Andersen's team was approached by a retail bank serving over 10 million clients. All of them regularly interact with the bank and use its services. To improve business efficiency and make the most of this client base, the customer wanted to obtain a tool capable of identifying clients with a high propensity to accept cross-sale offers. Also, they requested the capability to determine the best possible personalized approach for each client. Correspondingly, a 360-degree view solution was needed.
Andersen's customer is now running a unified 360-degree client view database. Each of the profiles it stores contains a history of interactions, a history of offers, and calculated NPVs for each product and channel. The offers are assigned on a black-box basis, with test and control groups. While participating in this initiative, our team wasn't aware of the exact logic applied to assigning test and control groups or offers. This situation is quite typical because the offers can be managed by different departments, teams, and systems – both manually and on the basis of A/B tests.
When working on the project, we focused on:
MongoDB, PostgreSQL, Couchbase
Apache Spark, SAS
To start with, our specialists carefully reviewed and analyzed the customer’s current state of affairs and their tech capabilities against the backdrop of their requirements. Andersen's team also did extensive market research. After that, we outlined the main idea to improve the customer’s system; particularly, we decided to migrate it to a data lakehouse based on open-source technologies.
The logic used for test and control assignments was unknown to us. More precisely, there was no guarantee that those assignments were not proposed at random. Therefore, any performance evaluation of the customer’s model had to be based solely on historical data. This data might have reflected arbitrary biases.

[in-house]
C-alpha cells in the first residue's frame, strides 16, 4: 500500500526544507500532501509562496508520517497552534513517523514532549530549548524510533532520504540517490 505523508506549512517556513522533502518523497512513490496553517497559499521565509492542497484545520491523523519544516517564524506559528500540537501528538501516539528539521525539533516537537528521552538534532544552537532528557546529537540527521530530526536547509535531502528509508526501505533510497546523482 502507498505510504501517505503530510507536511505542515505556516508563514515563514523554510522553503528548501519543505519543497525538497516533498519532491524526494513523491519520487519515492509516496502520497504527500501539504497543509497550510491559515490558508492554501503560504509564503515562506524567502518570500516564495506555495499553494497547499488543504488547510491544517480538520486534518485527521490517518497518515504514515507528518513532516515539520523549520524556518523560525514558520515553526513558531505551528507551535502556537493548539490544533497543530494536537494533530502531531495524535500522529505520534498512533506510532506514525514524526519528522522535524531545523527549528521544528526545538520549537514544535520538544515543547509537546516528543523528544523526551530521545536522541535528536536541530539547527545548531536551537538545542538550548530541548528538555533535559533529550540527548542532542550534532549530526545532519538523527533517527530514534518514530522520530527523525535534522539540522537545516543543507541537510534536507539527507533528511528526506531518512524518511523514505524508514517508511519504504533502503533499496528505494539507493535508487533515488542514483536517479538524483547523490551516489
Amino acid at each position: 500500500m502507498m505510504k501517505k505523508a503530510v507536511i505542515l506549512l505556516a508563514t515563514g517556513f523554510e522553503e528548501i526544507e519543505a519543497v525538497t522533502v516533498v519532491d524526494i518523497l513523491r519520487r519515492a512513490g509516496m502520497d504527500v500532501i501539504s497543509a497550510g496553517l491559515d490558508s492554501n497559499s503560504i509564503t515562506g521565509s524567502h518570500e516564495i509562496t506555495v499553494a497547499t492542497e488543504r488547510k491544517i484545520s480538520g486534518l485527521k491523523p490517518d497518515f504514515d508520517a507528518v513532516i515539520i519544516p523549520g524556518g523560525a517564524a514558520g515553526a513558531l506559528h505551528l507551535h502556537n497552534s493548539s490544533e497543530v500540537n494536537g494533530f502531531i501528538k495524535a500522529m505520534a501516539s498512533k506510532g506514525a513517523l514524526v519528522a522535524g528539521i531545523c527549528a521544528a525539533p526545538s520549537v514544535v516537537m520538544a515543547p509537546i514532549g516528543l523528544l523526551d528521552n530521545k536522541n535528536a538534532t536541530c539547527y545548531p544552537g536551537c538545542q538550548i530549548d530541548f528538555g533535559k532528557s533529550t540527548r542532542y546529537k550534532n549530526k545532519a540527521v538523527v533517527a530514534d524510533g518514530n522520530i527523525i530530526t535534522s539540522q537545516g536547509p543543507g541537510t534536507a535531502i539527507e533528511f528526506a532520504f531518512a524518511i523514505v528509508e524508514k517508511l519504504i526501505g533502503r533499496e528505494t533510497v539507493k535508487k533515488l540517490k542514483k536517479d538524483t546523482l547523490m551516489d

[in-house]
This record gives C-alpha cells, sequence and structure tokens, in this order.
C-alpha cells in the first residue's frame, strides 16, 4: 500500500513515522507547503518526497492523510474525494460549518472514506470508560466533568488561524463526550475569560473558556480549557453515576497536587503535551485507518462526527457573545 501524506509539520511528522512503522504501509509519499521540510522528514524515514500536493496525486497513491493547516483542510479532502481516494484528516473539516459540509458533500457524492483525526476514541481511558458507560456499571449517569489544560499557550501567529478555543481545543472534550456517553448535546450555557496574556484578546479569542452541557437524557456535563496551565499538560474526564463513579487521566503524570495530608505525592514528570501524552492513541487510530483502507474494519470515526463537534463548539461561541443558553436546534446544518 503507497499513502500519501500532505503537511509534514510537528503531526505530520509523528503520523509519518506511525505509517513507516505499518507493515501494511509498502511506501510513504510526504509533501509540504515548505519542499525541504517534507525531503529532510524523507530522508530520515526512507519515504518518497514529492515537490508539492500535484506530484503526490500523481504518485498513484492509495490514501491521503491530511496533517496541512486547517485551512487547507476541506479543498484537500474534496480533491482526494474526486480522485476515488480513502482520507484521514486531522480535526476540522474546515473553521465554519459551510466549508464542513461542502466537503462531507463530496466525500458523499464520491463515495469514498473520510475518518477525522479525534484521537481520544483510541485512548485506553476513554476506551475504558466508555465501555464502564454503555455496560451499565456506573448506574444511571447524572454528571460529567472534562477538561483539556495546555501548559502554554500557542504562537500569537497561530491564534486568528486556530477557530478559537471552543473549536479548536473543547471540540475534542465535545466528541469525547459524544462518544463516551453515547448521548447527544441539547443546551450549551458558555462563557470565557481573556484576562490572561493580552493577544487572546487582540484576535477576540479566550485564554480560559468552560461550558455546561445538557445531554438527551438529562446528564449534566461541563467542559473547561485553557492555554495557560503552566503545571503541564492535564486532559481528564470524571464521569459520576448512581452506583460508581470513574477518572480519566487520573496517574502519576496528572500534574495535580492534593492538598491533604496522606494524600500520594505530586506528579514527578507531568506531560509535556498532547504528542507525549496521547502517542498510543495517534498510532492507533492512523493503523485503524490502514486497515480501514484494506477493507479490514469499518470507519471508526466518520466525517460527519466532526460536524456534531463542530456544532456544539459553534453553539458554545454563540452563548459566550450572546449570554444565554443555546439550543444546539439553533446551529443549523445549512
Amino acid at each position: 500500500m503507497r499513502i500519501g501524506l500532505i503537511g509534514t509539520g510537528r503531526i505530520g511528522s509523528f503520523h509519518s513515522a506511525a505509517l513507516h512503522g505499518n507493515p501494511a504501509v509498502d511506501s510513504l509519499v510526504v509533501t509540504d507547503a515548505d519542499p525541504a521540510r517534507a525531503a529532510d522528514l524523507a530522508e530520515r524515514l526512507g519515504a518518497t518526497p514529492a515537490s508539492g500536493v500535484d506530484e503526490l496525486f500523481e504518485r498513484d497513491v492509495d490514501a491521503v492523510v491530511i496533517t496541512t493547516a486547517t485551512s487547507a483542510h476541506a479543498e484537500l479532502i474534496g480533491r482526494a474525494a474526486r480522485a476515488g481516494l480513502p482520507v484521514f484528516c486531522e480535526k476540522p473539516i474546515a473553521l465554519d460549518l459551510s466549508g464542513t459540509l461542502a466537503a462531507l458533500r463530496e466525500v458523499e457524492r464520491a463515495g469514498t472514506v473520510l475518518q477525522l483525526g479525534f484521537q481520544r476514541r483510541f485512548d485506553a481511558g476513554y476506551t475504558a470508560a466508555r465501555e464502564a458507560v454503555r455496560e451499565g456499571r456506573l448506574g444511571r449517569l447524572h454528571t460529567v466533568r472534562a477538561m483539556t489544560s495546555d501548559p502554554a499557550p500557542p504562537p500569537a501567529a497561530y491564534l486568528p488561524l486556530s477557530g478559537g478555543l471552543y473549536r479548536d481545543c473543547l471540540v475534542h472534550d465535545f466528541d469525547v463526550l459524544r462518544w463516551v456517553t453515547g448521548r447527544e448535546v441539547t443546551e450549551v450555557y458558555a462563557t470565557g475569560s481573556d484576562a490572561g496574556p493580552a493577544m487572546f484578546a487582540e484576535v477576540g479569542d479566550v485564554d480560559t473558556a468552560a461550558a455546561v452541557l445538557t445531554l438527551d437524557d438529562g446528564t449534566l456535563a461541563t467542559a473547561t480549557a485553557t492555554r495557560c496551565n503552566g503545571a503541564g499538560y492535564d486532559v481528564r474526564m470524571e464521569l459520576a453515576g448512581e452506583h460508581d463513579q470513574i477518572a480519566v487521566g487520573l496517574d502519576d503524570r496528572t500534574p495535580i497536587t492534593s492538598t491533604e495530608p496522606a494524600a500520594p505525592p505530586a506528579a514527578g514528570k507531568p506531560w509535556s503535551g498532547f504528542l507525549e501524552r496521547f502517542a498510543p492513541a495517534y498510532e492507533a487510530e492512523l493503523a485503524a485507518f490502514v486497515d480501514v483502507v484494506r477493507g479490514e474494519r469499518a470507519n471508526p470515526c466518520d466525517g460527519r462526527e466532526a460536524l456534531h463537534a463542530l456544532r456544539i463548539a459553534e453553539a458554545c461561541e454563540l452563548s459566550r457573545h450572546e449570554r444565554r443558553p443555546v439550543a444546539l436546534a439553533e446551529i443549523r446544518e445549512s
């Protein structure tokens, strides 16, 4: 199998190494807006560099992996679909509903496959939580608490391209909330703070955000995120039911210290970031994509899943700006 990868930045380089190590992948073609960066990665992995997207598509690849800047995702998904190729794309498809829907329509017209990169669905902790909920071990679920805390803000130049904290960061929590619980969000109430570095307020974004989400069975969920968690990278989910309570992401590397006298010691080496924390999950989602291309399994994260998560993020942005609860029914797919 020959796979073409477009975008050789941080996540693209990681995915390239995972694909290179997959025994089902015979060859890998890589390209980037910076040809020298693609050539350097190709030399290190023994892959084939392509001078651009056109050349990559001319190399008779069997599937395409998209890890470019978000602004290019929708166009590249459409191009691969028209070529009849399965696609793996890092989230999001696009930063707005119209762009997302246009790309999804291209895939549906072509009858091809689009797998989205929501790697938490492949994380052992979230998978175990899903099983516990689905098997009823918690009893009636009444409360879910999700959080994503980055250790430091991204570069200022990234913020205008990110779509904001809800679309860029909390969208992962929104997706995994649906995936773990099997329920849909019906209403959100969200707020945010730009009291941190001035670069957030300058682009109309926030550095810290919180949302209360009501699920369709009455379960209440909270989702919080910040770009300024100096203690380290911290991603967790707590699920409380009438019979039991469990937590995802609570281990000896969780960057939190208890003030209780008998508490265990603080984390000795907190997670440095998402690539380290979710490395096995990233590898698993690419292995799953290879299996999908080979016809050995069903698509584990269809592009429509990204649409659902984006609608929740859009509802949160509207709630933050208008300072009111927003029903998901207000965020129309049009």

In an ideal case, we would evaluate every model version via randomized experiments. However, such testing is generally expensive and risky from the customer experience standpoint. Therefore, we had to develop an offline evaluation methodology that would reduce the number of online trials and mitigate the risk of adopting catastrophic policies.
Andersen's team generated a procedure for bias control and correction to address potential biases in the historical data. We built a core model focused on the product and channel balance. Its mission was to estimate the probability of sales, resulting from different types of offers. This further helped determine the optimal next-best offer strategy for each client, product, and channel.
Based on probability scores (i.e. the prescriptive part of the next best offer model), we implemented the offer type selection logic. Andersen's specialists developed an evaluation procedure to assess the quality of the model using the bias-corrected data.
As a result of our work, a single source of correct information allowed the customer to calculate and improve a definitive loan-to-value. All that data is accessible within one central repository, which reduces the time and cost needed to integrate it.
The contribution of our analysts consisted of:
What happens next?
An expert contacts you after having analyzed your requirements;
If needed, we sign an NDA to ensure the highest privacy level;
We submit a comprehensive project proposal with estimates, timelines, CVs, etc.
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